Over the summer of 2018, Scott Campbell interned at the Mianus River Gorge in Bedford, NY. Before the junior embarked on his journey, he had to do a phone interview in order to qualify for the internship. Scott found this exciting opportunity since he had hiked at the Mianus River Gorge before and noticed that they were looking for an intern.
There was a lot of variability in his work from day to day. The majority of the time he worked outside on several projects including the weeding of invasive plant species, general trail maintenance, assisting graduate students with their projects, and monitoring Hemlock trees. “One time we went to the park areas around New York City to collect camera trap data on coyotes! We also monitored camera trap data from cameras all over West Chester County. The carnivores found on these camera traps were of the most importance to the staff” explains Scott.
The junior’s favorite aspect of the experience was his project on deer enclosure fences. The fences were set up along the trails to show the disparity in vegetation growth between areas with or without deer. However, one problem with the fences was that the holes in them were big enough to allow rodents to eat the vegetation. For his project, the junior cut several larger holes in these fences hoping that coyotes, bobcats, or foxes which eat the rodents would go through the holes into the enclosed area. Camera traps were set up inside the enclosure near the holes to see which animals went through and scent lures were placed by the holes to attract carnivores. “Collecting the data and adjusting the lures were very interesting processes and I enjoyed the field work. I found that a lot of raccoons went through the holes and a couples of foxes as well. Although coyotes and bobcats were caught on camera, neither went through the hole” adds Scott. The most challenging parts of the internship were the use of the GIS, the measurement of vegetation plots, and the weather.
Critical thinking and working quickly were the two skills that Scott utilized at his internship. The junior feels that this experience provided him with new skills and improvement upon old ones. Working at Mianus River Gorge improved his critical thinking skill and he learned a new skill on how to better identify invasive plant species. Since this internship involved a lot of hands on field work, Scott says that this would help him in a future career. He would like to have a job outside in nature with wildlife conservation.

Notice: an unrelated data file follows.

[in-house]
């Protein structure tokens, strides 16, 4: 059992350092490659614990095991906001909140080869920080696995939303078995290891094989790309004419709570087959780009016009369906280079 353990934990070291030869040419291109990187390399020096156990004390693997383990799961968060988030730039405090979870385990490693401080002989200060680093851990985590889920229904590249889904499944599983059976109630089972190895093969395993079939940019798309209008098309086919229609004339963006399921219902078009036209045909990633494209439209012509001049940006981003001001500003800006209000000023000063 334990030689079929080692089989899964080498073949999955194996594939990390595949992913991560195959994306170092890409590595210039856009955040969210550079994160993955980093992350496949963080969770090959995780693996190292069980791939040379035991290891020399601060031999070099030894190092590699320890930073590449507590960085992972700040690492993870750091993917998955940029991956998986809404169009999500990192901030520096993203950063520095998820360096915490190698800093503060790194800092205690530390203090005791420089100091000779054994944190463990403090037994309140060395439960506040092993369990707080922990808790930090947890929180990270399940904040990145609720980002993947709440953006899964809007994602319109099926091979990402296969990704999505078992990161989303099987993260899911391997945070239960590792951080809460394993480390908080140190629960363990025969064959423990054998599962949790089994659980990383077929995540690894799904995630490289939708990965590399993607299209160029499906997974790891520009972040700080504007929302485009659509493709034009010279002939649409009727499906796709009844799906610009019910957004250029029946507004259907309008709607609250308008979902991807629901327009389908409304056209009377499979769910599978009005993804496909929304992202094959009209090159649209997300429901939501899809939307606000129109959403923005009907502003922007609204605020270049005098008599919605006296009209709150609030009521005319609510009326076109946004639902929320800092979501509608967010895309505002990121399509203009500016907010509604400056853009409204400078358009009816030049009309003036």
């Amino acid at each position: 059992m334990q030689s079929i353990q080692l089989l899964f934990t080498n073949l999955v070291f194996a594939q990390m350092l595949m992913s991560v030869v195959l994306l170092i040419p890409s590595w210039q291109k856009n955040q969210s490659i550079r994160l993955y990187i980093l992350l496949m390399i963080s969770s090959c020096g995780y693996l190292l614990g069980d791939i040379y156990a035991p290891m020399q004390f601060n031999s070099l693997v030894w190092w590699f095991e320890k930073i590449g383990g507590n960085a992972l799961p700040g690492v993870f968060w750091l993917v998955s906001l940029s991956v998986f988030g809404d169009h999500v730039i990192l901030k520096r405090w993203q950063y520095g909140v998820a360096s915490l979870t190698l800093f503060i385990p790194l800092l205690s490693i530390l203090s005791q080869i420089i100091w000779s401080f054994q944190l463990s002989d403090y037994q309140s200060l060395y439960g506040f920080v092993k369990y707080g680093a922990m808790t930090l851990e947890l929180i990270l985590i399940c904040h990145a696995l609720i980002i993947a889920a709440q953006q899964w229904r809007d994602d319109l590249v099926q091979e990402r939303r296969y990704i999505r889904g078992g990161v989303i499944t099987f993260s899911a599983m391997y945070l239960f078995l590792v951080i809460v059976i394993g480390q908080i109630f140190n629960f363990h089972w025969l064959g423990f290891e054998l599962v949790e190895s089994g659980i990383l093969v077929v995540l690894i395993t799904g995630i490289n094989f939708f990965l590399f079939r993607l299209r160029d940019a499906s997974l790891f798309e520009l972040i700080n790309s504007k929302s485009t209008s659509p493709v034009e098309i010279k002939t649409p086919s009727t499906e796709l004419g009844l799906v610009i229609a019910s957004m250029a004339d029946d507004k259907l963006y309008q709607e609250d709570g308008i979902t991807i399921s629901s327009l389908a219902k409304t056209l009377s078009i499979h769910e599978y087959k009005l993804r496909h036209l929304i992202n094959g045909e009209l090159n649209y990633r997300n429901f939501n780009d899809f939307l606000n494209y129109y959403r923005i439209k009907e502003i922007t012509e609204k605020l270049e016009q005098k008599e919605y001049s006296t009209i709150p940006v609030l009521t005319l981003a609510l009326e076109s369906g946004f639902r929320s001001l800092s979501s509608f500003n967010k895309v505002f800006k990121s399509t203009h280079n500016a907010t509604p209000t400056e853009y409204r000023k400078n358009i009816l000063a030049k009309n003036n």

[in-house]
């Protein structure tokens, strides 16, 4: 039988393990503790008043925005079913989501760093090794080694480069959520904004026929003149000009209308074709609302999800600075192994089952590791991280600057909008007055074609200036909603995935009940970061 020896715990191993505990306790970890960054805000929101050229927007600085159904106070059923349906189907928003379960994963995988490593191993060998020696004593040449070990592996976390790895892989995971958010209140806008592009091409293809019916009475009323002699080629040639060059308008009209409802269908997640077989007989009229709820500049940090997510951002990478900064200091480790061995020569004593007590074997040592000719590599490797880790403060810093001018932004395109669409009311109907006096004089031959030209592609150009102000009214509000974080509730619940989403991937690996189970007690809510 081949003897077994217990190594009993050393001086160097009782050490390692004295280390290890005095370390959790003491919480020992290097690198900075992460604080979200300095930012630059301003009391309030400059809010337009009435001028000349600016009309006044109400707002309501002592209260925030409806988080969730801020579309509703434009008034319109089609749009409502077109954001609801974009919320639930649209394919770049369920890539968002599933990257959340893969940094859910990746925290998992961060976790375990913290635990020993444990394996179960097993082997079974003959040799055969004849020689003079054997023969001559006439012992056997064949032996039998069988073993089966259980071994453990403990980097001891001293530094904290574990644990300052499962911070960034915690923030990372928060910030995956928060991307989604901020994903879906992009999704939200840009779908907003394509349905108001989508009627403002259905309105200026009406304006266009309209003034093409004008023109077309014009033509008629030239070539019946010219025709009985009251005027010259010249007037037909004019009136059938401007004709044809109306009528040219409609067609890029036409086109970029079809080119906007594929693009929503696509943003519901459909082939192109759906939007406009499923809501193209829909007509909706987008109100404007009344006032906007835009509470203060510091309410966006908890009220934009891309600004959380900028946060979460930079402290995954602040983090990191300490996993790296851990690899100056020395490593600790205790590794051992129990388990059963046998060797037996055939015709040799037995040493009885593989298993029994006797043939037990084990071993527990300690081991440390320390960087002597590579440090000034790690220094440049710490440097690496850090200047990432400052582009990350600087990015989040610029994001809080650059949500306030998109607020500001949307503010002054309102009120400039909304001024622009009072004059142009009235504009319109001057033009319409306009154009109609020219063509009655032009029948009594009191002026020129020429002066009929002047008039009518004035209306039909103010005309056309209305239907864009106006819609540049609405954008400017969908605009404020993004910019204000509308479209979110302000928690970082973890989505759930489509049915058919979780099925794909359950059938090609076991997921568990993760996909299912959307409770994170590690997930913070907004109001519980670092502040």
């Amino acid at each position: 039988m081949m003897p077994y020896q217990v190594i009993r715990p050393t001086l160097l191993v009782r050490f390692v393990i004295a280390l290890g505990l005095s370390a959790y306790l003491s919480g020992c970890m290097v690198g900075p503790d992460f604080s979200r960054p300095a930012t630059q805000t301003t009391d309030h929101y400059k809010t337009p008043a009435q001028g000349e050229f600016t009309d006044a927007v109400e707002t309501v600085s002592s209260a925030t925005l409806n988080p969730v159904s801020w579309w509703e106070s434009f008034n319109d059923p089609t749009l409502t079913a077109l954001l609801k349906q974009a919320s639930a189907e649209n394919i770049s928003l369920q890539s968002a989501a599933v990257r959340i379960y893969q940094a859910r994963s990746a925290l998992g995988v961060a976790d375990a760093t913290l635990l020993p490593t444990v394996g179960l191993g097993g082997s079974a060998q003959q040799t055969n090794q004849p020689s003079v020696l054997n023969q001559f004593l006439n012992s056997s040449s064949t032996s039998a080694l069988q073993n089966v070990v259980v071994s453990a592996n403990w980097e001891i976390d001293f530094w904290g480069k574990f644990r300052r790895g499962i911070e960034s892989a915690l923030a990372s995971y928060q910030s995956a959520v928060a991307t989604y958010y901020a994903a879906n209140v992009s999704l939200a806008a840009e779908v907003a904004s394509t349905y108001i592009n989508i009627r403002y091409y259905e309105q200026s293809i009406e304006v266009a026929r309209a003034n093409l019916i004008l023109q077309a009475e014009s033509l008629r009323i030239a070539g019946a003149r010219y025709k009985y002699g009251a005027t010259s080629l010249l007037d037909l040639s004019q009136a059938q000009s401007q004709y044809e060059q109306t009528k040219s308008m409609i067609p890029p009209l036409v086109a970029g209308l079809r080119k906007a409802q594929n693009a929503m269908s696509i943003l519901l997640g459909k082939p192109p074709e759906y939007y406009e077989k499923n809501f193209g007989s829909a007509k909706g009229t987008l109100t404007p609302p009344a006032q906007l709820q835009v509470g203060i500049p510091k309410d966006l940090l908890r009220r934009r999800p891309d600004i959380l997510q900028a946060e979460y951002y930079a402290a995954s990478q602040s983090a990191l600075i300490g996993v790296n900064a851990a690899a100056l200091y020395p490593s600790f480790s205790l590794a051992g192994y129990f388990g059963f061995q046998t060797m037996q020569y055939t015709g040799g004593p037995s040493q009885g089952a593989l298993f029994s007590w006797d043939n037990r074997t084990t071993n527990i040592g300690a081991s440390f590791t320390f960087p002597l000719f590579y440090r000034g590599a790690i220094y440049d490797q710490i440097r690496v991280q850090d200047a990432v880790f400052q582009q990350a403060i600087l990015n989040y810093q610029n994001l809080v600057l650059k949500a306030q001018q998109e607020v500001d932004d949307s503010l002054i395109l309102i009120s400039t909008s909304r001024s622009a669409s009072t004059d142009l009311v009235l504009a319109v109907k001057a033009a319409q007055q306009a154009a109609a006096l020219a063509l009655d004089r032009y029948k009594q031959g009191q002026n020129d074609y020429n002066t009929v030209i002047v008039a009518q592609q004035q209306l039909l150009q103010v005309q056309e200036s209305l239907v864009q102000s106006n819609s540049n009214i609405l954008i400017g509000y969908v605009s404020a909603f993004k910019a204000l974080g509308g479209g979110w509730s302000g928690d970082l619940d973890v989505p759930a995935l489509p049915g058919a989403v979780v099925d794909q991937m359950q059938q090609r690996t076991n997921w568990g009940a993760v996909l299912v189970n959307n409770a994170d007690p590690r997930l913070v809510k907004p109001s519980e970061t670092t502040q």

Who I Met that Made a Difference
“The two staff scientists, Mr. Veverka and Dr. Nagy, interacted and guided us throughout the internship. They recounted their experiences on the field and gave advice for the future” states the junior. Scott would consider listing them as references and he is glad that he got to meet them.
The junior feels more prepared to work outside and do fieldwork. The internship experience affected him personally since it confirmed his interest in this type of career. Scott also believes he gained more independence when it came to his responsibilities towards the end of the internship. After his time at Ursinus, the junior plans on going to graduate school to get a Master’s degree.
The Coolest Part of the Experience
The coolest part of the experience was when he went bird banding with a nearby Audubon society and he got to catch and handle birds. It was a very unique experience according to the junior.
Scott suggests interning somewhere you know will provide you with a good experience. Also, interning at a place that is related to what you are interested in goes a long way in how enjoyable the internship will be. Finally, the junior would absolutely recommend this internship to anyone with an interest in working outside.
Written by Faraha Rathod, UC ’19